Dark Side of the Moon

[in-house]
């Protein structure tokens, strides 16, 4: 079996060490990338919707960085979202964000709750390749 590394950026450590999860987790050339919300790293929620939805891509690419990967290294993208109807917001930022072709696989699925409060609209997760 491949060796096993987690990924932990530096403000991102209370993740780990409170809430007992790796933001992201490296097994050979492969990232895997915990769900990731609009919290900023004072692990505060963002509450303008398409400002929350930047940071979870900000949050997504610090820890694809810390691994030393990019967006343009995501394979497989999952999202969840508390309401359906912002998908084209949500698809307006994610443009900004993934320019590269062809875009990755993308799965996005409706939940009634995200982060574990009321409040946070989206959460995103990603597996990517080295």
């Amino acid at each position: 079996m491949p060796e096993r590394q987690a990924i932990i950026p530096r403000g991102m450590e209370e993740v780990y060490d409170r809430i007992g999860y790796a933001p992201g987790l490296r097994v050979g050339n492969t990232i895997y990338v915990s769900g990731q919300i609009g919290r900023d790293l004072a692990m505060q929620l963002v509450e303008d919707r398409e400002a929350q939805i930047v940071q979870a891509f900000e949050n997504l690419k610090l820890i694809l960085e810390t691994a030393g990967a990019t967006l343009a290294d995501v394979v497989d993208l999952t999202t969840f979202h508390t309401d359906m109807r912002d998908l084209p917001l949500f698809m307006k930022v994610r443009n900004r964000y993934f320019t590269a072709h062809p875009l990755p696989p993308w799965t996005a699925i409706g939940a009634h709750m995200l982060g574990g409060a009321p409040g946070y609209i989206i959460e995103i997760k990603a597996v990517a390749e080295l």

By 1973, Parsons had been a staple employee of EMI Studios (now known as Abbey Road Studios). He’d been there since he was 18 years old. Leaving public school upon applying and being accepted into an apprenticeship position with EMI’s research technical department in Hayes, UK, within a year, he dared to ask his superiors to transfer him to the prestigious Abbey Road studios. Parsons’ drive to learn the details of sound engineering outstripped his patience, and when management smirked at his requests, he took action and wrote the bosses at the studio directly. Beating the odds, he miraculously received an interview invite and subsequently the job (things like that seemed to happen in the 60s music business). His first assignment was in the tape library and within a year he was promoted to Tape Operator where he would be in the studio proper while recording sessions were being run. His very first session would not be for an unknown band. His baptism by fire found him with the Beatles facing a project that would be called Get Back (yes, a young Alan Parsons can be seen in the Peter Jackson film). Alan must have done well because he was asked to stay for their final album session, Abbey Road. As the Assistant Engineer, he was the man John Lennon turned to when deciding not to just fade out “I Want You (She So Heavy). “John said, ‘There! Cut the Tape There!’ Alan recalled years later, “and that’s how we got the sudden ending for that song.” His reputation grew within EMI and his succeeding years would bring Parsons assignments that included The Hollies, Roy Harper, and in the fall of 1973, work with Paul McCartney & Wings on Red Rose Speedway. It was around this period that he was assigned to Pink Floyd and the budding sessions for The Dark Side of The Moon. History has certified that Dark Side is a groundbreaking album, employing experimentation in multi-track recording, tape loop technology, and synthesizers (all relatively new techniques at that point). The effort crystallized the emerging category of the “concept album” and opened a new market of popular music without the “pop.” The members of the band have given great credit to Alan for opening the door to various innovations. Early in the process, drummer Nick Mason and bassist Roger Waters began home experiments of recording sound effects on a tape loop, so they could be synced up with the music’s beat (such as the coin sounds and cash register jolts for the popular track “Money”). Doing this from home was one thing, but when they brought the concept to the studio, only an advanced engineer like Parsons could implement such pre-digital techniques with the mechanics and abilities of Abbey Road. Mason explained in his 2004 biography, Inside Out, “After the recording (of the sounds on tape loop), where one piece fades out and another fades up, were still a fairy serious maneuver. Giant tape machines would be trundled in from all parts of the building and hooked up into the mixer.” Even with Alan’s engineering expertise, he didn’t possess enough hands to manage all the necessary tasks. So, starting points would be carefully marked (by Alan) and band members positioned with fingers poised on various buttons.” A single mistake by anyone in the control room would mean starting the process from scratch. Parsons is credited for conceiving, implementing, and leading the manual sequence that made the soundtrack unique and thoughtful. At a 2015 lecture at Abbey Road studios, I personally got the chance to ask Parsons how he captured the coin sound in the vastly sized studio #2. He laughed and said that those sounds were not recorded in the studio proper, rather, they were recorded one night in the control room when he simply dropped the coins onto the TG 12345 mixing desk. He then went over to the original desk (in which the studio staff had already rolled in for the lecture…see picture) and tossed a few coins and let them fall. “Not a lot of planning but trying something new!” Parsons said with a smile. His Dark Side contributions continued with the band, painting a sonic landscape that brought out the themes of the album. It was Parsons who knew and recruited British singer Clare Torry to perform the wordless bone-chilling vocals on “The Great Gig In The Sky.” Among his other standout contribution was the weaving of punctuated voices, that serve as “witnesses” to themes of conflict and insanity. Mason explains, “Roger (Waters) drafted a series of questions about madness and violence, and I wrote them on a set of cards. They were placed, face down, on a music stand. We then invited into the studio whoever we could find around the Abbey Road complex, our crew, the engineers, and other musicians.” Two of those recruits were Paul and Linda McCartney who were working in an adjacent studio. As he had already had a working relationship with Paul, Parsons was dispatched to recruit the ex-Beatle plus wife, and he came back with them adding along Wings’ guitarist Henry McCullough. With Parsons adding spooky echo dimensions to all of the spoken words, the two McCartneys’ contributions were deemed not authentic enough, but McCullough’s efforts proved to be a good fit with the fabric of the theme picture (“I don’t know, I was really drunk at the time”).